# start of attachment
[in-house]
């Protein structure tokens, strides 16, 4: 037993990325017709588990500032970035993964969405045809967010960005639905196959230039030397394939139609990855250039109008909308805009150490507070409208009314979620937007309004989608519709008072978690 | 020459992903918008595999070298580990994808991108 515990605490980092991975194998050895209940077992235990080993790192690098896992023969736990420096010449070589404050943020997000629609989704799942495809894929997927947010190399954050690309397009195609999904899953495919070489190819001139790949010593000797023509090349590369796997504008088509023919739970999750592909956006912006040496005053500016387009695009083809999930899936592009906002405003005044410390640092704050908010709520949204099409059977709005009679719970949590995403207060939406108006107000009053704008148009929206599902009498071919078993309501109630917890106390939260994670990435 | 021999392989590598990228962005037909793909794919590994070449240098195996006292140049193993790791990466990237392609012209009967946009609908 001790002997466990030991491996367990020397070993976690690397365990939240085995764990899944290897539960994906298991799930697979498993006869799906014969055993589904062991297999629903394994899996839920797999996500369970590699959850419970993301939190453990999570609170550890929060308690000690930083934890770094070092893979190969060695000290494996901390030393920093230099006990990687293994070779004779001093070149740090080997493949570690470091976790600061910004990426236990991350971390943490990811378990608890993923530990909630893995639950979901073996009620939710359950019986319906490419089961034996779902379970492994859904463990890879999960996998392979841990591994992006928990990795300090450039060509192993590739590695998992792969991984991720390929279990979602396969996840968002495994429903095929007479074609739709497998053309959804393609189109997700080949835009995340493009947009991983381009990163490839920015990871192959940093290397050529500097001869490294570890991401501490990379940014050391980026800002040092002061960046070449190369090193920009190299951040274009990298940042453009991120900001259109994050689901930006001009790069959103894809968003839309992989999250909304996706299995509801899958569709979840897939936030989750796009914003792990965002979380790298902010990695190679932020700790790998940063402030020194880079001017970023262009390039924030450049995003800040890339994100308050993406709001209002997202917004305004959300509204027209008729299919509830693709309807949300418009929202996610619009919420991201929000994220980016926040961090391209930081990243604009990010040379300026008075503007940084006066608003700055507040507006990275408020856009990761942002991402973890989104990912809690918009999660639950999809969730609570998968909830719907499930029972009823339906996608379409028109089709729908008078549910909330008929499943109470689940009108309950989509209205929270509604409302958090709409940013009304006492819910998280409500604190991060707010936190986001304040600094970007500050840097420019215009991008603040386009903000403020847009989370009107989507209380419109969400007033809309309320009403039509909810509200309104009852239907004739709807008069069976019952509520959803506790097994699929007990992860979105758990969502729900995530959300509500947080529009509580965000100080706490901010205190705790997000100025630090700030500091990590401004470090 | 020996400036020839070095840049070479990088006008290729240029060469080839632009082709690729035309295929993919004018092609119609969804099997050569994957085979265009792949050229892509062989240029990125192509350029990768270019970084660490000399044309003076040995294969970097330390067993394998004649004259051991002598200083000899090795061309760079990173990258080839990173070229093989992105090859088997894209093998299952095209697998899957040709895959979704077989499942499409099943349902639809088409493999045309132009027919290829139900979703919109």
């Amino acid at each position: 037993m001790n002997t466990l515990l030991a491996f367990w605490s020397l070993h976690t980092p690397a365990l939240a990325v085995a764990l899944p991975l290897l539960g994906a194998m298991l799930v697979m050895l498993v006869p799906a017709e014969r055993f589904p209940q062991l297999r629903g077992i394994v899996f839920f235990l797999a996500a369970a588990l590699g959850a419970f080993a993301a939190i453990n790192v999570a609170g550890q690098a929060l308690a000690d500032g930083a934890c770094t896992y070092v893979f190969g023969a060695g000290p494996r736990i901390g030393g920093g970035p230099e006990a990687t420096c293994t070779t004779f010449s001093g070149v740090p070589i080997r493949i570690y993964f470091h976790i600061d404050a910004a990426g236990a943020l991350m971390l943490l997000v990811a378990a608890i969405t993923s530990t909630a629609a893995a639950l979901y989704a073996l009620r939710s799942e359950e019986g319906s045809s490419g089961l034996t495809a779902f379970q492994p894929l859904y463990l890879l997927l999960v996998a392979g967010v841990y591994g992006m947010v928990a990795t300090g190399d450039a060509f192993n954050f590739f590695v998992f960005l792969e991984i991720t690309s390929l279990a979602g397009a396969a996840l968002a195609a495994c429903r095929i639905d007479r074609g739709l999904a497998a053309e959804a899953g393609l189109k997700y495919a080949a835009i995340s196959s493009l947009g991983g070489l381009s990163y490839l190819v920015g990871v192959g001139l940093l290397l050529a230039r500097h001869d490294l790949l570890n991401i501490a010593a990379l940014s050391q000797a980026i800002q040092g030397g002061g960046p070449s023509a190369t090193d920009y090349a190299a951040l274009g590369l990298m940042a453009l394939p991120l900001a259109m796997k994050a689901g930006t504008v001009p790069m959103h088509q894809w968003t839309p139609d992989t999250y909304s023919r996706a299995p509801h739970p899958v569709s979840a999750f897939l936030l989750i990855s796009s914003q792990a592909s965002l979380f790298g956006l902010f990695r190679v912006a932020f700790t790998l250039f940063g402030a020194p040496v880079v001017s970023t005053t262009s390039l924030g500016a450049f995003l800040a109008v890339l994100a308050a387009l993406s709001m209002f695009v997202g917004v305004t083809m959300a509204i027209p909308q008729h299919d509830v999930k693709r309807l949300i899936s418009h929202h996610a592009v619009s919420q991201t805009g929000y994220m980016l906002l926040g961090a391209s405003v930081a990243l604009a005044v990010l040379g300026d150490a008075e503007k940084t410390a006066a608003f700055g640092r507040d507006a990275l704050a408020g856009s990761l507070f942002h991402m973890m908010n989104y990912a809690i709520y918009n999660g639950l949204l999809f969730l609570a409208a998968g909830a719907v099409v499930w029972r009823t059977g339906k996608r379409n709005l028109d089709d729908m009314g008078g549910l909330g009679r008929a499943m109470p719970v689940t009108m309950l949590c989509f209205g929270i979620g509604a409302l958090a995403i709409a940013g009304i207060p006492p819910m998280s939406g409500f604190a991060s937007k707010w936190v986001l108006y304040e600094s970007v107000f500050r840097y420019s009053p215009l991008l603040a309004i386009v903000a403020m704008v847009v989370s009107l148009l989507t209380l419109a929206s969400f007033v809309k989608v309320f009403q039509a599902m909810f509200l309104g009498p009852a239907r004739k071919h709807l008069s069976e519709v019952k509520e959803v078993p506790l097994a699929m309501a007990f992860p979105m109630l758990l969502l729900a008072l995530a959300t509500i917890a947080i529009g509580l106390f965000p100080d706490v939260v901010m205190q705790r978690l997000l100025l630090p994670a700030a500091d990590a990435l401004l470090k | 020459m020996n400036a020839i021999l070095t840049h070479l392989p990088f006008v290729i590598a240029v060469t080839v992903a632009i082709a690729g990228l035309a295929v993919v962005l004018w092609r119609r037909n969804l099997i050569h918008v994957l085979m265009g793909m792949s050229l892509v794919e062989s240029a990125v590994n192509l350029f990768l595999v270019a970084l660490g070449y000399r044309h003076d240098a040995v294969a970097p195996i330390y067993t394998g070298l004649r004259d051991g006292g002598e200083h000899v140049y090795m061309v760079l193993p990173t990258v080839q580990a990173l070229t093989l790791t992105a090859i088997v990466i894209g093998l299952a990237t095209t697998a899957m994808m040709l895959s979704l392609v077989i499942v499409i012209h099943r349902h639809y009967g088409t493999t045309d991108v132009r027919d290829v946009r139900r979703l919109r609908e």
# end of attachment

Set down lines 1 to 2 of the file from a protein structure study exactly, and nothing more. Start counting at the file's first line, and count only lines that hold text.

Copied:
[in-house]
């Protein structure tokens, strides 16, 4: 037993990325017709588990500032970035993964969405045809967010960005639905196959230039030397394939139609990855250039109008909308805009150490507070409208009314979620937007309004989608519709008072978690 | 020459992903918008595999070298580990994808991108 515990605490980092991975194998050895209940077992235990080993790192690098896992023969736990420096010449070589404050943020997000629609989704799942495809894929997927947010190399954050690309397009195609999904899953495919070489190819001139790949010593000797023509090349590369796997504008088509023919739970999750592909956006912006040496005053500016387009695009083809999930899936592009906002405003005044410390640092704050908010709520949204099409059977709005009679719970949590995403207060939406108006107000009053704008148009929206599902009498071919078993309501109630917890106390939260994670990435 | 021999392989590598990228962005037909793909794919590994070449240098195996006292140049193993790791990466990237392609012209009967946009609908 001790002997466990030991491996367990020397070993976690690397365990939240085995764990899944290897539960994906298991799930697979498993006869799906014969055993589904062991297999629903394994899996839920797999996500369970590699959850419970993301939190453990999570609170550890929060308690000690930083934890770094070092893979190969060695000290494996901390030393920093230099006990990687293994070779004779001093070149740090080997493949570690470091976790600061910004990426236990991350971390943490990811378990608890993923530990909630893995639950979901073996009620939710359950019986319906490419089961034996779902379970492994859904463990890879999960996998392979841990591994992006928990990795300090450039060509192993590739590695998992792969991984991720390929279990979602396969996840968002495994429903095929007479074609739709497998053309959804393609189109997700080949835009995340493009947009991983381009990163490839920015990871192959940093290397050529500097001869490294570890991401501490990379940014050391980026800002040092002061960046070449190369090193920009190299951040274009990298940042453009991120900001259109994050689901930006001009790069959103894809968003839309992989999250909304996706299995509801899958569709979840897939936030989750796009914003792990965002979380790298902010990695190679932020700790790998940063402030020194880079001017970023262009390039924030450049995003800040890339994100308050993406709001209002997202917004305004959300509204027209008729299919509830693709309807949300418009929202996610619009919420991201929000994220980016926040961090391209930081990243604009990010040379300026008075503007940084006066608003700055507040507006990275408020856009990761942002991402973890989104990912809690918009999660639950999809969730609570998968909830719907499930029972009823339906996608379409028109089709729908008078549910909330008929499943109470689940009108309950989509209205929270509604409302958090709409940013009304006492819910998280409500604190991060707010936190986001304040600094970007500050840097420019215009991008603040386009903000403020847009989370009107989507209380419109969400007033809309309320009403039509909810509200309104009852239907004739709807008069069976019952509520959803506790097994699929007990992860979105758990969502729900995530959300509500947080529009509580965000100080706490901010205190705790997000100025630090700030500091990590401004470090 | 020996400036020839070095840049070479990088006008290729240029060469080839632009082709690729035309295929993919004018092609119609969804099997050569994957085979265009792949050229892509062989240029990125192509350029990768270019970084660490000399044309003076040995294969970097330390067993394998004649004259051991002598200083000899090795061309760079990173990258080839990173070229093989992105090859088997894209093998299952095209697998899957040709895959979704077989499942499409099943349902639809088409493999045309132009027919290829139900979703919109």